Just days after the jury verdict of Not Guilty in the George Zimmerman trial, many celebrities and some political figures have called for abolition of the “stand your ground” law. Although “stand your ground” was not exactly the defense that Mr. Zimmerman presented, it raises some issues moving forward. What are our duties and our rights with regard to self defense? Will they be altered after Trayvon Martin?
Self Defense is an affirmative defense, which means that you are admitting you did the crime, but your were legally justified in doing so. In all criminal cases, the State of Florida has the burden of proving that a crime was committed, beyond and to the exclusion of every reasonable doubt. If the affirmative defense of self defense is raised, the State of Florida has the burden of proving that the acts were not committed in self defense, beyond and to the exclusion of every reasonable doubt. To raise the issue of self defense, the defendant must establish evidence that he acted as a result of his reasonable belief that he was in fear of immediate danger to himself or another person. Self defense includes the defense of others.
First, it must be made clear that the legal standards are not “innocent” and “guilty”. The legal standards are “guilty” and “not guilty.” If the State cannot meet the burden of proof in their case against a defendant, the jury has a duty to find the defendant not guilty. “Not guilty” and “innocent” are not the same thing.
So, the first question is, should self defense be a legal affirmative defense? The Answer in my opinion is yes. If I give up my right to defend myself, I am no longer a free man. the second question is, should we continue to have juries decide the facts of the case, or should that be up to a judge or someone else? I mean, that is the real heart of this discussion in the Trayvon Martin case, after all. Many people are very disappointed in the decision that was made by the jury.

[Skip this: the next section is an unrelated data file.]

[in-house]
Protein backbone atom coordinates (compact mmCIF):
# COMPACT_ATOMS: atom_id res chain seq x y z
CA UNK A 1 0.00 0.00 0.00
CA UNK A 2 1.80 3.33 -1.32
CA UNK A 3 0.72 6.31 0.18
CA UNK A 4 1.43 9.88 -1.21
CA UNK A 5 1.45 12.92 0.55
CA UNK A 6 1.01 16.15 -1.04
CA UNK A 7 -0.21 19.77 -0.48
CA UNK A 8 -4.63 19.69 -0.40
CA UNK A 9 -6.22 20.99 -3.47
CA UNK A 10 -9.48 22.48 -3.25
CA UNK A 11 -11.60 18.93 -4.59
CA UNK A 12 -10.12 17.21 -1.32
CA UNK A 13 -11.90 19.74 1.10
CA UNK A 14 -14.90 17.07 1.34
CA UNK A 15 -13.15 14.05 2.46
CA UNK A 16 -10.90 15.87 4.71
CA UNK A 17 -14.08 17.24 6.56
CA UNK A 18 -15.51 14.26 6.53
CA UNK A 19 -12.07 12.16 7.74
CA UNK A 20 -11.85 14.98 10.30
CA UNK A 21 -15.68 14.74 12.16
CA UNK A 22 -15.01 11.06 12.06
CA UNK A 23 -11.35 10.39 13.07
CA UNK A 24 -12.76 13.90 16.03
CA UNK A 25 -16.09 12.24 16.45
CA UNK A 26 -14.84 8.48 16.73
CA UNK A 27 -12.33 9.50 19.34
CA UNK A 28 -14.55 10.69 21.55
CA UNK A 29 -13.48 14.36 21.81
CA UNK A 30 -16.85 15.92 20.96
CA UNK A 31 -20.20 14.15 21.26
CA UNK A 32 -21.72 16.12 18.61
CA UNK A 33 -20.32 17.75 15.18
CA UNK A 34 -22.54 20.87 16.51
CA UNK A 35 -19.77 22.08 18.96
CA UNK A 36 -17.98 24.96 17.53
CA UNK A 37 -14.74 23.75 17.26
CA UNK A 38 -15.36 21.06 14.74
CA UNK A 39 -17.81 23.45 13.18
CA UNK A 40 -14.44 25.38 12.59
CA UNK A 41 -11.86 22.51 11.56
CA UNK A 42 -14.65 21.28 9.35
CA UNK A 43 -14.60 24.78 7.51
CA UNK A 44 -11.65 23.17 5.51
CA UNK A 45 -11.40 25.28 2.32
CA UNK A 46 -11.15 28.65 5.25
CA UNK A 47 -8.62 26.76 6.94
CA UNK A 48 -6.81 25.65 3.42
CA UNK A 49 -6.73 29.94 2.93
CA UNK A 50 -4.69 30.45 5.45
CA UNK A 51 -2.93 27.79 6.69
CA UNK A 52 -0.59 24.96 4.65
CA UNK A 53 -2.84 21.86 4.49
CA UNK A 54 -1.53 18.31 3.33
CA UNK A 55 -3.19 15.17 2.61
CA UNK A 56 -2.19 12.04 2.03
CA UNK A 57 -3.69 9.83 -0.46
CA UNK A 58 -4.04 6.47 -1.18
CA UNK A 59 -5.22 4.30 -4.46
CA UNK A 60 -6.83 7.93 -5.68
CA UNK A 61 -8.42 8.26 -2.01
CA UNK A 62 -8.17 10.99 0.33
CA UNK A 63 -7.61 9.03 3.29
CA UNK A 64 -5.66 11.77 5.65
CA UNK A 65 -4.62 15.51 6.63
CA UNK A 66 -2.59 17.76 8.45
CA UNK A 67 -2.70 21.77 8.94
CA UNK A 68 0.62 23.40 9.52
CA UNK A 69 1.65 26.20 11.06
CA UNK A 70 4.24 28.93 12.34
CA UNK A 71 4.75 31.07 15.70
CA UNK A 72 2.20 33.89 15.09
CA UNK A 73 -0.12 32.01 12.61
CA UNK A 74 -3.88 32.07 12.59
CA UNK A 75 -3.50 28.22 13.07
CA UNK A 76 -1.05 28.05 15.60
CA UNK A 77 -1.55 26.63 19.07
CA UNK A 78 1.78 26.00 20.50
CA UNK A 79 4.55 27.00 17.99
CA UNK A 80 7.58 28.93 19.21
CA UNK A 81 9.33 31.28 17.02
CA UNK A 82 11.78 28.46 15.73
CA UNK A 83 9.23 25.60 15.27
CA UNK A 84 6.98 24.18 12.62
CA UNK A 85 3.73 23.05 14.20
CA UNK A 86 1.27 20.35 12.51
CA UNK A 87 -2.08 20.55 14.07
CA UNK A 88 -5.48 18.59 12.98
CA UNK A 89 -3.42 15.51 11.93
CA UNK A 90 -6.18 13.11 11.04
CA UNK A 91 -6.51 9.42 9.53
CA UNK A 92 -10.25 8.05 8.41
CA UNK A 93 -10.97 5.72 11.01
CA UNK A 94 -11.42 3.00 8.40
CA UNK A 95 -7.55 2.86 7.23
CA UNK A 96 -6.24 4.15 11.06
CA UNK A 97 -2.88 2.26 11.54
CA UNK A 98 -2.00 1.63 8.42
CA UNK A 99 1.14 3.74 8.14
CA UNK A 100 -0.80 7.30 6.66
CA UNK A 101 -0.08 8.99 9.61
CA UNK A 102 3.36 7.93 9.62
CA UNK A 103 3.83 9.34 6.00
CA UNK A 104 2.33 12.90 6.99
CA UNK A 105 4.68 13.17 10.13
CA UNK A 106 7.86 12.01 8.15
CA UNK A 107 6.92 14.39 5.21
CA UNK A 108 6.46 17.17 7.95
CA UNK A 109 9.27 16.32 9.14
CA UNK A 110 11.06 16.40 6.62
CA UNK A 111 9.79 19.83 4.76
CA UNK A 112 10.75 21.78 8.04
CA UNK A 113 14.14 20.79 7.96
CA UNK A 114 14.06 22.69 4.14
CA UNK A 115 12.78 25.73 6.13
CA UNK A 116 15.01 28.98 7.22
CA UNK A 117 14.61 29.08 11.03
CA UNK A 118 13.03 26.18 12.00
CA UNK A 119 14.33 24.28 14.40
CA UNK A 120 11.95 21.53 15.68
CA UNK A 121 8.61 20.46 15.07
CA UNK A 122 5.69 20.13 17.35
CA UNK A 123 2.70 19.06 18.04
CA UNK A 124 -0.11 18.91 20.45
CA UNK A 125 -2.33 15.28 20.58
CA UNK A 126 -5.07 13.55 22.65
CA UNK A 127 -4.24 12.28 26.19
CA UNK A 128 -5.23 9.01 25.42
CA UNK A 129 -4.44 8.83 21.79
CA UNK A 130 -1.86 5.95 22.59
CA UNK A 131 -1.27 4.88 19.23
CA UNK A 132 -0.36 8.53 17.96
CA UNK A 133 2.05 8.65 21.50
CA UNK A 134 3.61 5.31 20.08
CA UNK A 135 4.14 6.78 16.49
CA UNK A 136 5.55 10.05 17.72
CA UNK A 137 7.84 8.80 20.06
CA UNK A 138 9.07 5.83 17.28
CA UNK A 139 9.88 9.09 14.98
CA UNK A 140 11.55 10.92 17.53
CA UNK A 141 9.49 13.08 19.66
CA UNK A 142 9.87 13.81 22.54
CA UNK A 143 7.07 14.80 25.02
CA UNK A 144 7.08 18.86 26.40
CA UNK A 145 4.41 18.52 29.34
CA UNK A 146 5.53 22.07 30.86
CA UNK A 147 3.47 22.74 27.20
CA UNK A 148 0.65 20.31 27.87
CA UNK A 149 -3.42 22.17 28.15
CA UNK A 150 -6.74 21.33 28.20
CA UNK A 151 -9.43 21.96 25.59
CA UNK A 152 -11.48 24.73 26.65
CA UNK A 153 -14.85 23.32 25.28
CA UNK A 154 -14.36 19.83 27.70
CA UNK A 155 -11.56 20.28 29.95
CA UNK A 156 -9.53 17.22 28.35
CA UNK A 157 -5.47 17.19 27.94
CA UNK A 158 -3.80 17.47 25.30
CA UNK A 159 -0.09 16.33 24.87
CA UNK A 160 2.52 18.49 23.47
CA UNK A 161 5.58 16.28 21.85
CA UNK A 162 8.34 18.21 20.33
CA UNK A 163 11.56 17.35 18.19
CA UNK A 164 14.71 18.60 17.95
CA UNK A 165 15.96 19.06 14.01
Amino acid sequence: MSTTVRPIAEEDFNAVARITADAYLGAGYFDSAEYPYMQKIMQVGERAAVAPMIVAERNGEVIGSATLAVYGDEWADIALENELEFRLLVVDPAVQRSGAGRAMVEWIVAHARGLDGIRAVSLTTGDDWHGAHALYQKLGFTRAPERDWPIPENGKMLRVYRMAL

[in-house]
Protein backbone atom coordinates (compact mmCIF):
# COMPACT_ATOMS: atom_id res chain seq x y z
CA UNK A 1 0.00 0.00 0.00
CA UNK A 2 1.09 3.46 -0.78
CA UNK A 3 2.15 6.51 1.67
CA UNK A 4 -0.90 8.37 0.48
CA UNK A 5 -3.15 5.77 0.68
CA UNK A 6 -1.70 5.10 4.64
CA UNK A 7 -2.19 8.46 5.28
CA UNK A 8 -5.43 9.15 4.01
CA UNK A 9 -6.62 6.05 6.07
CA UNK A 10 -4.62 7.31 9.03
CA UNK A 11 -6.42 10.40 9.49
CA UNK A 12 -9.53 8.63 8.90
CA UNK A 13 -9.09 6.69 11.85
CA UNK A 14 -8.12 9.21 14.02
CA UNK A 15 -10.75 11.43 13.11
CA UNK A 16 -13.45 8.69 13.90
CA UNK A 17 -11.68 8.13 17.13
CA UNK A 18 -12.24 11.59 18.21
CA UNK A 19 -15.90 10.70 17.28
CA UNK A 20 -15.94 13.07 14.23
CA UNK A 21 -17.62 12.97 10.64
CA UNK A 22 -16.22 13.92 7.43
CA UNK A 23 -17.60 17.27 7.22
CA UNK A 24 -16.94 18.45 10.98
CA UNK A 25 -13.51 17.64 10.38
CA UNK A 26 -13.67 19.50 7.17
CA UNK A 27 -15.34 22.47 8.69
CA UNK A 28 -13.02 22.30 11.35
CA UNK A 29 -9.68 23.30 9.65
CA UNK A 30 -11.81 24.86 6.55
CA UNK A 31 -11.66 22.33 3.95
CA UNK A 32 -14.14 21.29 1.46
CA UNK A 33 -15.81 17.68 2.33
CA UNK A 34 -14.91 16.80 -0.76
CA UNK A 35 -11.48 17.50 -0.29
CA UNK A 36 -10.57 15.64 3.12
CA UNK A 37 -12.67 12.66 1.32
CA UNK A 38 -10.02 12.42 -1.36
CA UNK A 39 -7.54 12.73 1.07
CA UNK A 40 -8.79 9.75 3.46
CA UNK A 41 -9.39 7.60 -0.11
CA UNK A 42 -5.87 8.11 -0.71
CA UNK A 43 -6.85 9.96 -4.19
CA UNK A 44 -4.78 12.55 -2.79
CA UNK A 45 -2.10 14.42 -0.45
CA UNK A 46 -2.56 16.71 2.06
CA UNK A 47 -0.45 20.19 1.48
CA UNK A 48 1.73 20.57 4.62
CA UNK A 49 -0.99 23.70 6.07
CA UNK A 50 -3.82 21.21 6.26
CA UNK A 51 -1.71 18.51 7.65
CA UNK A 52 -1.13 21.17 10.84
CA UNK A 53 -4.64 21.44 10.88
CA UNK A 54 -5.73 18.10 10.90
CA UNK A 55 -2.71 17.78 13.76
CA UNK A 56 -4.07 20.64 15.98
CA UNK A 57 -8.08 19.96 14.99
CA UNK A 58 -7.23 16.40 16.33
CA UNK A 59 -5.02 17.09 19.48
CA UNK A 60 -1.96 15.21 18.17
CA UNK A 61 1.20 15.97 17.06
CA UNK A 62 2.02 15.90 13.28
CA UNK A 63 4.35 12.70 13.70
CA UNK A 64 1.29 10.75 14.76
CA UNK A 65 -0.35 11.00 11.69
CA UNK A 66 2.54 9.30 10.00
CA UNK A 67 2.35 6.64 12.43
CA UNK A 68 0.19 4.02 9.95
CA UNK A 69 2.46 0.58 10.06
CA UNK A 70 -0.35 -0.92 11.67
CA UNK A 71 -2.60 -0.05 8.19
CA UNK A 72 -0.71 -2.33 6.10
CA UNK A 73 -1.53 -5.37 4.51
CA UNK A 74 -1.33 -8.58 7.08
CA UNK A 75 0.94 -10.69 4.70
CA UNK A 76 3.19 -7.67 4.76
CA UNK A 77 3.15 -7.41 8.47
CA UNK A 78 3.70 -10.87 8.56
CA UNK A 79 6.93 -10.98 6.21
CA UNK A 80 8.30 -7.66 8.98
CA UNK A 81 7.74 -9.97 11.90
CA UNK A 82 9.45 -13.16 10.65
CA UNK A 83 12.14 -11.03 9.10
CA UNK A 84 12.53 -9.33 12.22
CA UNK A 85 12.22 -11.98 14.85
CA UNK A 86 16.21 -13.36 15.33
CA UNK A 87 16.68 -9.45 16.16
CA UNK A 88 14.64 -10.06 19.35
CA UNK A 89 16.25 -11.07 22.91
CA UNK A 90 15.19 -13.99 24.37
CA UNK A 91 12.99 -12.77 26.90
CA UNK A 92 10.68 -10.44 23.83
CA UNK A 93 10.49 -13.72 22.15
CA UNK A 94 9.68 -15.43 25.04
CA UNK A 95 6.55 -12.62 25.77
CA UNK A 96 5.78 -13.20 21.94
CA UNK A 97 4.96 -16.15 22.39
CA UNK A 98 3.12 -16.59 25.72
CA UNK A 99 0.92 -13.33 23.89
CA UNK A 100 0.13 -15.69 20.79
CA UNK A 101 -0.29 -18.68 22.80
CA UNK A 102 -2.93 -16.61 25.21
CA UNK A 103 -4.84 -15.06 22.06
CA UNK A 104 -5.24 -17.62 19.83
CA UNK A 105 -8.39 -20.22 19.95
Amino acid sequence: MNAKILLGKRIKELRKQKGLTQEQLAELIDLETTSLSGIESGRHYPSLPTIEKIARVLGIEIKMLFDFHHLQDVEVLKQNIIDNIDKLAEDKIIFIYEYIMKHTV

In my opinion, there is no better decider of the facts than a jury. State Attorneys, judges and defense attorneys tend to get jaded after years of practice in the world of criminal law. My observation is that defendants are guilty until proven innocent, both in the court of public opinion, and the court of law, at least until that defendant demands a jury trial. Once that trial begins, the Constitution kicks in and it is an incredible process to watch unfold. I have never seen a jury that didn’t take their job very, very seriously. They are given a scenario in backwards order. They are told the facts of the case throughout the trial, and they are told to listen for the facts that prove each element of the crimes charged. But, they are not told what those elements are until the very end. While that seems unusual, it makes sense. The idea is for the jury to get the big picture, and then to try to fit that picture into a particular frame. If that frame doesn’t fit, then it is the jury’s job to let everyone know. It is not the jury’s job to jam the picture into the frame if it doesn’t fit, and it is not the jury’s job to find a new frame.
In the Trayvon Martin case, no matter how you slice it, the picture did not fit the frame. There were too many holes, allowing light and contamanets to creep through. Our founding fathers made the decision that it was better to exonerate a guilty man that to punish an innocent one. That is the whole point behind our criminal justice system, and the high burden of proof that must be met. While that may not give comfort to the family of any victim, that is not neccesarily the job of the justice system either. Like many cases, no one really knows what happened in the incident involving George Zimmerman and Trayvon Martin, except George Zimmerman and Trayvon Martin. But one thing is clear, the State did not come close to presenting any evidence that proved Zimmerman’s story was untrue, beyond a reasonable doubt. the jury had no choice but to find Zimmerman, Not Guilty.